It is therefore no wonder that relatives find themselves unable to prevent such a tragedy. Beyond investigating if medical intervention and monitoring was sufficient – and lets’ face it the mental health services are in disarray with lack of funding, all of which is a disgrace to our present government –  all I can say is they should take some comfort from the fact that this was an action of choice albeit an unfortunate one.

If you know someone who might have stopped taking their medication you need to speak to a medical professional ideally someone with experience and expertise in mental health. Some years ago, it was planned that there would be a point of contact in each GP surgery – a mental health professional or counsellor who could deal with distressed patients or worried relatives on a ‘walk-in’ basis. As far as I am aware this has not happened.

It is time for the government to place importance on mental health services with a view to preventing such tragedies in the future.



So today, Monday 19th January is reckoned to be the most depressing day of the year. Reasons given are that it is usually very cold, the Christmas spirit is waning and people are realising they have not kept some of their new year resolutions.

Let’s start with resolutions. Setting unattainable goals is a precursor to depression Those prone to this devastating mental illness may set targets in the thought that this will keep them out of the new year trough of despair. But failing to keep resolutions can lead to loss of self esteem, a feeling of failure and a sense of ‘here we go again’.

If you do want to set resolutions, make them simple and achievable. For someone prone to new year blues, this could be to ‘go to bed earlier’ and ‘to get up earlier’, the first helping the second resolution to be achieved.

Avoid closed statements in resolutions such as ‘get up at 8am’ which allows for no flexibility on a bad day. To be ‘in bed by 10.30’ will not work on a night when you have been to the cinema or have friends round.

Ideal resolutions would include:

  • Keep a diary and make at least one positive entry each day – something done or planned.
  • Write down three positive thoughts each day
  • Go for a walk each day for at least 20 minutes. Increase the time gradually.
  • Walk in the late morning when the sun is at its best and temperatures are mild.
  • Don’t economise on heating. Being cold can lead to confusion.
  • Arrange to meet a friend or friends at least once a week.
  • Join a group such as a painting group or walking group.
  • Avoid junk and processed food.
  • Eat fruit and vegetables every day.
  • Keep a mood diary. There are charts available but a range of -5 through 0 to +5 is the best. The one below is coloured. The green area signifies a normal mood, yellow is where the mood is higher but is not affecting function. Light blue is the ‘low’ mood area but again does not affect function. Dark blue at the foot of the chart would indicate deep depression. For those with Bi Polar the bright pink/orange would indicate mania.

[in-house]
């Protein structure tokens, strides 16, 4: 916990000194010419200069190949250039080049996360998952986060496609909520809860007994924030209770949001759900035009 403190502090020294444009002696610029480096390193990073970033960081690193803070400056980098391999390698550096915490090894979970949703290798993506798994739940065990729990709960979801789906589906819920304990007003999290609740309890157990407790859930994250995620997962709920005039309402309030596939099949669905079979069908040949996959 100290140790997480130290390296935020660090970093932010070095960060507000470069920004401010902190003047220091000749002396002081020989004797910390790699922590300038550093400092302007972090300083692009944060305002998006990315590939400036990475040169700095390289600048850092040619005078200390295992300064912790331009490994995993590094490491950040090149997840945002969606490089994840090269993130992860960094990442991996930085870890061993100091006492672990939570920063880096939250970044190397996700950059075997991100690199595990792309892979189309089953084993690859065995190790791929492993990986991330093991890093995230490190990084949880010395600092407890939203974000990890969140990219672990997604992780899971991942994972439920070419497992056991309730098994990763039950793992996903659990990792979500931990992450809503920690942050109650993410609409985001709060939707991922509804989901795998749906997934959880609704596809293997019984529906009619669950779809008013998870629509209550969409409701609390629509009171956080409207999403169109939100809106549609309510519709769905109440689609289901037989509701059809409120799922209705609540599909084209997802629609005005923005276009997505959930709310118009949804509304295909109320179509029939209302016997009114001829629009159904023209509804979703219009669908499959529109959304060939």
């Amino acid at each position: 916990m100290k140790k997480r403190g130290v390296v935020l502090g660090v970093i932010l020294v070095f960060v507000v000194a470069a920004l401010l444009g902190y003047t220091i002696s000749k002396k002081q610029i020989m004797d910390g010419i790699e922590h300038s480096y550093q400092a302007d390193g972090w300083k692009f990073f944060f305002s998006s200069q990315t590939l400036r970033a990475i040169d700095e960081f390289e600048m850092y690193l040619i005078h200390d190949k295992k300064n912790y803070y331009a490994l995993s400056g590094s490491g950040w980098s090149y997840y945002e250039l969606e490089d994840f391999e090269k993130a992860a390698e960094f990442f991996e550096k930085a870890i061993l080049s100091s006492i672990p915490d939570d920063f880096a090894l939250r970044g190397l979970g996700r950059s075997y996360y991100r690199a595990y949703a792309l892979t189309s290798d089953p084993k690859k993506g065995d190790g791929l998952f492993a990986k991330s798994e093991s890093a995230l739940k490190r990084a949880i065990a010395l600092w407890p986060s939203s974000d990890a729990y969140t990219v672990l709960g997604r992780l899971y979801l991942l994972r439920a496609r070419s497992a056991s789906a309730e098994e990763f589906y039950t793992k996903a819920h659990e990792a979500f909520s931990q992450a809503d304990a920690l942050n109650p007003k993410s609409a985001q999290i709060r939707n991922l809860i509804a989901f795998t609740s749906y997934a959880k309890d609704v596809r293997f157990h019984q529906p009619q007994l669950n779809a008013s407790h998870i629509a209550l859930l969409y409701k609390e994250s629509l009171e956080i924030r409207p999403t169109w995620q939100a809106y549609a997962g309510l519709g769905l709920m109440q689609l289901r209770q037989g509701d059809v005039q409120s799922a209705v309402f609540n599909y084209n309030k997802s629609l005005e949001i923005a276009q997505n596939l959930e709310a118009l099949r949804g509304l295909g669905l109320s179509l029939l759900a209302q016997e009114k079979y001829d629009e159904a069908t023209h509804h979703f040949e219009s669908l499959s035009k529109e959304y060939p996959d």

Keeping a mood diary is useful if you need to see a doctor about your depression. However, you should be keeping a diary of events, encounters, stressful times, upsets etc so that this can be viewed alongside. For example, if you have fallen out with your partner one day, it would be perfectly normal for your mood to sink into the lower green/light blue area.

 As for the waning Christmas spirit, some people find this festive season stressful with family difficulties and reminders of those who are no longer in our lives for a variety of reasons. Try to plan some outings for January which will help ease your depression.

 For those who are physically ill or disabled, reading self help books and using social media to keep in touch with others should help mood.

 Let’s hope the rest of January is good for you.


Overspending during depression and bi-polar highs

There is a common problem with those who suffer mental health problems that sometimes they get carried away with their spending and overspend often to the point of landing in debt.

It is a well known fact that we think that buying the ‘next thing’ will make us happy and using a £5 off voucher if you spend £35.00 in the supermarket is actually saving you £5 when, in fact, you are probably spending more than you would if you did not have the voucher.

I came across the article below which, forgive me if it is wordy, does explain some aspects of why we overspend. At this time of year when we are feeling drab and the nights are still closing in before 4.30 it is easy to think that going out shopping and buying something we have always wanted or a holiday that we see others enjoying will be the answer to our low mood.

I did read something about spending to make  ourselves happy. It is on a previous blog on happiness. Apparently we buy something and experience some temporary feeling of satisfaction so we think it has worked. In fact the feeling soon goes away and sometimes our mood can plummet when we realise that the purchase did not act as the magic bullet. The realisation that we have spent £x and got no long-term reward can send us into a decline of regret and evoke feelings where we ‘beat ourselves up’ for falling for this ploy once again. The temporary easing of our anxiety can bounce back to hit us full in the face, worse than before.

I am now subscribing to the minimalist theory. A few pairs of black leggings, a good pair of boots and a few tops and layers are seeing me through the winter. I have a lovely skirt I bought in the Mistral sale which I wear to go out and my previous purchases for winter come out occasionally. There is NO need for any more new clothes so the January sales will not be seeing me this year.